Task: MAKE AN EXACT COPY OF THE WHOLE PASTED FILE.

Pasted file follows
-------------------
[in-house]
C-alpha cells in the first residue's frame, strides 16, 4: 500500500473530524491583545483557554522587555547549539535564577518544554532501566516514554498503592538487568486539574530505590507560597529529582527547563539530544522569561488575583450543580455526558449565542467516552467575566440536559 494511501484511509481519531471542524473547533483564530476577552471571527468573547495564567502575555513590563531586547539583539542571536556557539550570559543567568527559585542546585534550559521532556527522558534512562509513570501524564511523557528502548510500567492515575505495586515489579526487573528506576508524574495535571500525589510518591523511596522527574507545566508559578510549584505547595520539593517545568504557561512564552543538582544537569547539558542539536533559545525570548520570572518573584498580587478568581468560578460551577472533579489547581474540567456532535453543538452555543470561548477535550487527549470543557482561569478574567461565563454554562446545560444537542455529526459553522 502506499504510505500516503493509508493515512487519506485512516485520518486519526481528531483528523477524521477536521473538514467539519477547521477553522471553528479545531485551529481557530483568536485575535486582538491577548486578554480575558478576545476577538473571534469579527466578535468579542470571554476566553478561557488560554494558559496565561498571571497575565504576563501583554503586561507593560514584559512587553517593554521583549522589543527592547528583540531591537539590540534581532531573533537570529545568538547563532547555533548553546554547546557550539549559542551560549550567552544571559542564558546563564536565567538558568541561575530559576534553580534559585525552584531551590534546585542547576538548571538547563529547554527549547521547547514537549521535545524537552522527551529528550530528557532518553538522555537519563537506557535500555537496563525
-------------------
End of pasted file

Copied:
[in-house]
C-alpha cells in the first residue's frame, strides 16, 4: 500500500473530524491583545483557554522587555547549539535564577518544554532501566516514554498503592538487568486539574530505590507560597529529582527547563539530544522569561488575583450543580455526558449565542467516552467575566440536559 494511501484511509481519531471542524473547533483564530476577552471571527468573547495564567502575555513590563531586547539583539542571536556557539550570559543567568527559585542546585534550559521532556527522558534512562509513570501524564511523557528502548510500567492515575505495586515489579526487573528506576508524574495535571500525589510518591523511596522527574507545566508559578510549584505547595520539593517545568504557561512564552543538582544537569547539558542539536533559545525570548520570572518573584498580587478568581468560578460551577472533579489547581474540567456532535453543538452555543470561548477535550487527549470543557482561569478574567461565563454554562446545560444537542455529526459553522 502506499504510505500516503493509508493515512487519506485512516485520518486519526481528531483528523477524521477536521473538514467539519477547521477553522471553528479545531485551529481557530483568536485575535486582538491577548486578554480575558478576545476577538473571534469579527466578535468579542470571554476566553478561557488560554494558559496565561498571571497575565504576563501583554503586561507593560514584559512587553517593554521583549522589543527592547528583540531591537539590540534581532531573533537570529545568538547563532547555533548553546554547546557550539549559542551560549550567552544571559542564558546563564536565567538558568541561575530559576534553580534559585525552584531551590534546585542547576538548571538547563529547554527549547521547547514537549521535545524537552522527551529528550530528557532518553538522555537519563537506557535500555537496563525